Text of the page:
A seismic shift that’s likely to impact many companies’ remuneration and benefits policies, occurred last Thursday.
Accounting and business advisory firm, KPMG raised the bar with its paid parental leave scheme — extending it to 26 weeks, with no “primary” or “secondary” carer qualifying status and offering it to all Australian employees, regardless of tenure.
New local CEO, Andrew Yates, said that the 26 weeks of paid parental leave can be accessed flexibly at any point within the first 24 months of a child’s birth. It also applies to new parents welcoming a new child through adoption, surrogacy and foster care.
Until now KPMG offered 18 weeks for ‘primary’ carer staff who have worked with the firm for more than five years and three weeks for ‘secondary’ carer staff (dropping to 14 weeks for less than 5 years and three weeks for ‘secondary’ carers).
As Angela Priestly, Founding Editor of Women’s Agenda noted last week:
This sets a massive benchmark on paid parental leave across Australia, given very few firms offer such lengthy paid stints of leave. It’s also revolutionary given that those employers that get anywhere close to offering 26 weeks, don’t do it regardless of “primary” carer status and usually request a waiting period of 12 or so months of employment before an employee can access it.
Parental leave wasn’t the only type of leave that was addressed by KPMG.
Yates also announced that will see staff able to “float” public holidays and to transfer existing public holidays to other points in the calendar that have cultural or religious significance, including indigenous employees having access to cultural and ceremonial leave in order to participate in significant dates and events.
It’s hard to overstate how massive this change of policy is for a professional services firm.
Traditionally this sector of the economy has been renowned for long hours, significant travel obligations and an alpha- male culture that has not made it easy for women, and others seeking flexibility, to be accommodated and feel valued.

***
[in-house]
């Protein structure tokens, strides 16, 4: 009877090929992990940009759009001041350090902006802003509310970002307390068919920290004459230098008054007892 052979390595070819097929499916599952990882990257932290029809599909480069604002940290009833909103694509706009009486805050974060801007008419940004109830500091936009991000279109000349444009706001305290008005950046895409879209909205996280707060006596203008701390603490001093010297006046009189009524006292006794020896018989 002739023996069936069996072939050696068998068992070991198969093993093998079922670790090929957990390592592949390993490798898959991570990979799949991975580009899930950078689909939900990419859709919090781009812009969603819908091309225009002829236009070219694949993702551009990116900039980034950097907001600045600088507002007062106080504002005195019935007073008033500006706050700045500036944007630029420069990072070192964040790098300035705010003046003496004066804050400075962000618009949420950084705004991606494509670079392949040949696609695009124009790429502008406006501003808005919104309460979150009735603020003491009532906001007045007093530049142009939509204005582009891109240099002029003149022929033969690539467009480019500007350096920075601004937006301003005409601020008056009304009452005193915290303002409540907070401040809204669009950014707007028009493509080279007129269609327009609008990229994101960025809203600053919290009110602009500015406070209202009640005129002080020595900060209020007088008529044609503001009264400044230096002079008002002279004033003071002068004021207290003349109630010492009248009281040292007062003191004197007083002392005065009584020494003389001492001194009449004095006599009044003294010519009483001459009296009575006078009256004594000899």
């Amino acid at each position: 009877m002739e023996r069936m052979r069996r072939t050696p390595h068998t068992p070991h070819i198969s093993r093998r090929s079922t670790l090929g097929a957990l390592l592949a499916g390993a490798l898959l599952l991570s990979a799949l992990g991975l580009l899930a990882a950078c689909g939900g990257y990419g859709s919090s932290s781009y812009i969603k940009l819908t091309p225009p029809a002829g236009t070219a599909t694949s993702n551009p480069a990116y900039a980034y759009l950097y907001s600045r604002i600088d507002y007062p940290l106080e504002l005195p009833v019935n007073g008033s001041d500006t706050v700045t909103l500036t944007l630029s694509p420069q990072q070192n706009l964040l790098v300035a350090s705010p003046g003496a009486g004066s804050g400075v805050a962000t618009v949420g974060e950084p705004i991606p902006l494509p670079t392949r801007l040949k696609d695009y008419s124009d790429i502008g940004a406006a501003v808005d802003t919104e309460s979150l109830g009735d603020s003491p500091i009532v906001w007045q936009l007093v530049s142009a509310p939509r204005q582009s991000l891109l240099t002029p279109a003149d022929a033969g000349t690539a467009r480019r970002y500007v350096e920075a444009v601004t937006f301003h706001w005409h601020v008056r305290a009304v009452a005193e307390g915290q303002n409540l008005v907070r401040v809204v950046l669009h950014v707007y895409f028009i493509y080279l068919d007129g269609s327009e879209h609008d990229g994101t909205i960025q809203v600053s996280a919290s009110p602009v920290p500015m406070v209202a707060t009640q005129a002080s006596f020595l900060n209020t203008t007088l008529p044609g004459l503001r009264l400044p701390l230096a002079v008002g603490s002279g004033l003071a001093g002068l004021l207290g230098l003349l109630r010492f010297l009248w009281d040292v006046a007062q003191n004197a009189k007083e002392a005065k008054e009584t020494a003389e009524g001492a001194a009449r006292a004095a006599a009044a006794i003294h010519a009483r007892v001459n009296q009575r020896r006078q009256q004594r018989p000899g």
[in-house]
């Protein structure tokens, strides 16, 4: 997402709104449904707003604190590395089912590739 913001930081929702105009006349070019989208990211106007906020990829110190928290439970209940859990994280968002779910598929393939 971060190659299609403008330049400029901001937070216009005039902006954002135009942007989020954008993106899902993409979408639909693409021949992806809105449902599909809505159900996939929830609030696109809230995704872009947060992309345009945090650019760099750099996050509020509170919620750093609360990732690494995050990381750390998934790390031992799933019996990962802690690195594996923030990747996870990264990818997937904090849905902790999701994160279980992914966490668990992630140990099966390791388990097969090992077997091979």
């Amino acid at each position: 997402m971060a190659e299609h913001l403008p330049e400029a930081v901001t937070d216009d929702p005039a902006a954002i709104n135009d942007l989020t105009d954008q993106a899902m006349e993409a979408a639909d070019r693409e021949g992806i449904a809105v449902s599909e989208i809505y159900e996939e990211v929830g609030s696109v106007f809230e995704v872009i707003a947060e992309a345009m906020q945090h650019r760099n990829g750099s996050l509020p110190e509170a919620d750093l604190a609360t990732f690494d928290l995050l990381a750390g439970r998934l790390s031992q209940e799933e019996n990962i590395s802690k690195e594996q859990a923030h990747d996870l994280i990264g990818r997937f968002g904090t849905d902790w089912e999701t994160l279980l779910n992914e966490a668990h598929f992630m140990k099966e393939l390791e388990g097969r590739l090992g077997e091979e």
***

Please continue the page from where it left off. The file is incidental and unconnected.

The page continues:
KPMG has sent a clear message to their (current and potential) employees that times have well and truly changed.
Three months ago in my blog The boom is back (part 2): wages set to jump (along with counter offers) I articulated why wages were likely to increase sharply. What I failed to mention was what is now starting to be seen, as evidenced by the KPMG decision; more non-monetary benefits being introduced or existing benefits being expanded or increased significantly.
The two most-publicised non-monetary benefits are reduced hours for the same pay and remote working options.
The four-day week (for five days’ pay) was just gaining some momentum when the pandemic hit, last March.
Earlier this week the results of a four-day week trial, run between 2015 and 2019 in Iceland, were released.
The trials run by Reykjavík City Council and the national government eventually included more than 2,500 workers, which amounts to about 1% of Iceland’s working population.
Productivity remained the same or improved in the majority of workplaces, researchers from UK think tank Autonomy and the Association for Sustainable Democracy (Alda) in Iceland said.
“This study shows that the world’s largest-ever trial of a shorter working week in the public sector was by all measures an overwhelming success,” Will Stronge, director of research at Autonomy, concluded.
Recent research involving 1,000 full-time employees throughout Australia and New Zealand found that 51 one per cent of respondents would stay longer with their current employer if the remote working policies introduced over the last year remain permanent. In addition, 77 per cent of respondents believed it was important their employment allowed them to live anywhere when looking for a new role.
Employee resistance to being compelled to return to the office culminated in an Apple employee backlash in response to CEO Tim Cook’s company-wide memo, sent last month, directing employees to report to the office on Mondays, Tuesdays, and Thursdays, beginning in September.
This was in direct contrast to Facebook CEO, Mark Zuckerberg’s edict that all of the company’s full-time employees can continue working from home even after the pandemic if their job duties can be completed remotely.
Twitter had, during the first wave of the pandemic in May 2020, announced that employees had the right to work from home after the coronavirus subsides, which was, at the time, the most significant change to office teleworking policies by a major tech company.
It’s inevitable that these changes become the new benchmarks in expectations for existing, and potential, employees, especially the most valuable and in-demand workers.
It might be easy for some companies to ignore, minimise or dismiss these changes with respect to non-monetary benefits as the domain of large or cashed-up companies.
I believe that would be a major mistake.
The genie is well and truly out of the bottle and with record demand for workers you can be sure the arms race of non-monetary benefits will only hot up in 2022 and beyond.
This conversation is one all recruiters should be having with their clients and prospects. The topic may not be welcomed but you know you’re right to raise it and your clients will, if not immediately then in the future, respect you for it